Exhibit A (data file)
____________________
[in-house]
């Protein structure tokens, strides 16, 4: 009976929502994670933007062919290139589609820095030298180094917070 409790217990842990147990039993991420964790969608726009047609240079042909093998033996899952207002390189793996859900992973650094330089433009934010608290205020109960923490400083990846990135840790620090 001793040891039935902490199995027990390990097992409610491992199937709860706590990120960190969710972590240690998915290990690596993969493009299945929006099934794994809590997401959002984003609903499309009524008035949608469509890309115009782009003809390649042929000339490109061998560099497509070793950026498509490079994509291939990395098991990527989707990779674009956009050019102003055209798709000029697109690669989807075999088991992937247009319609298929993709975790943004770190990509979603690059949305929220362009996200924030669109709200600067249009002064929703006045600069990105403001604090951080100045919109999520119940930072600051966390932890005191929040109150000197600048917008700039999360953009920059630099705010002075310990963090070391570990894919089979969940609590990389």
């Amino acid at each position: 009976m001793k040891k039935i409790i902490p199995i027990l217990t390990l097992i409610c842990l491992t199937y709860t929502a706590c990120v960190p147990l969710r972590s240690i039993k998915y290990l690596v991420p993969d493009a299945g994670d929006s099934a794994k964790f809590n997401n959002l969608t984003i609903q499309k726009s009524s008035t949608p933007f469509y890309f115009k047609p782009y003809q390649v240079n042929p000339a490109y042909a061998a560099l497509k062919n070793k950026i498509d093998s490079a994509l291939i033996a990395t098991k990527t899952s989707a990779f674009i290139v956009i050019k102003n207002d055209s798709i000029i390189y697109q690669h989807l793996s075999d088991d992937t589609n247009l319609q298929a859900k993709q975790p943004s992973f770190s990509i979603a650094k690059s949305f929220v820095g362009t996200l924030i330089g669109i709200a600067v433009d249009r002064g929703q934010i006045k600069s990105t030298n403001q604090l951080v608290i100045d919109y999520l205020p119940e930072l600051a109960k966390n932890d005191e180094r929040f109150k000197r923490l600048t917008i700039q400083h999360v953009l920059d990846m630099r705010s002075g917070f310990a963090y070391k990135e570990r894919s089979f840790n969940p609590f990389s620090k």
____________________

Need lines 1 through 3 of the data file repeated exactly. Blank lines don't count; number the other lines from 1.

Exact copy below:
[in-house]
């Protein structure tokens, strides 16, 4: 009976929502994670933007062919290139589609820095030298180094917070 409790217990842990147990039993991420964790969608726009047609240079042909093998033996899952207002390189793996859900992973650094330089433009934010608290205020109960923490400083990846990135840790620090 001793040891039935902490199995027990390990097992409610491992199937709860706590990120960190969710972590240690998915290990690596993969493009299945929006099934794994809590997401959002984003609903499309009524008035949608469509890309115009782009003809390649042929000339490109061998560099497509070793950026498509490079994509291939990395098991990527989707990779674009956009050019102003055209798709000029697109690669989807075999088991992937247009319609298929993709975790943004770190990509979603690059949305929220362009996200924030669109709200600067249009002064929703006045600069990105403001604090951080100045919109999520119940930072600051966390932890005191929040109150000197600048917008700039999360953009920059630099705010002075310990963090070391570990894919089979969940609590990389």
């Amino acid at each position: 009976m001793k040891k039935i409790i902490p199995i027990l217990t390990l097992i409610c842990l491992t199937y709860t929502a706590c990120v960190p147990l969710r972590s240690i039993k998915y290990l690596v991420p993969d493009a299945g994670d929006s099934a794994k964790f809590n997401n959002l969608t984003i609903q499309k726009s009524s008035t949608p933007f469509y890309f115009k047609p782009y003809q390649v240079n042929p000339a490109y042909a061998a560099l497509k062919n070793k950026i498509d093998s490079a994509l291939i033996a990395t098991k990527t899952s989707a990779f674009i290139v956009i050019k102003n207002d055209s798709i000029i390189y697109q690669h989807l793996s075999d088991d992937t589609n247009l319609q298929a859900k993709q975790p943004s992973f770190s990509i979603a650094k690059s949305f929220v820095g362009t996200l924030i330089g669109i709200a600067v433009d249009r002064g929703q934010i006045k600069s990105t030298n403001q604090l951080v608290i100045d919109y999520l205020p119940e930072l600051a109960k966390n932890d005191e180094r929040f109150k000197r923490l600048t917008i700039q400083h999360v953009l920059d990846m630099r705010s002075g917070f310990a963090y070391k990135e570990r894919s089979f840790n969940p609590f990389s620090k």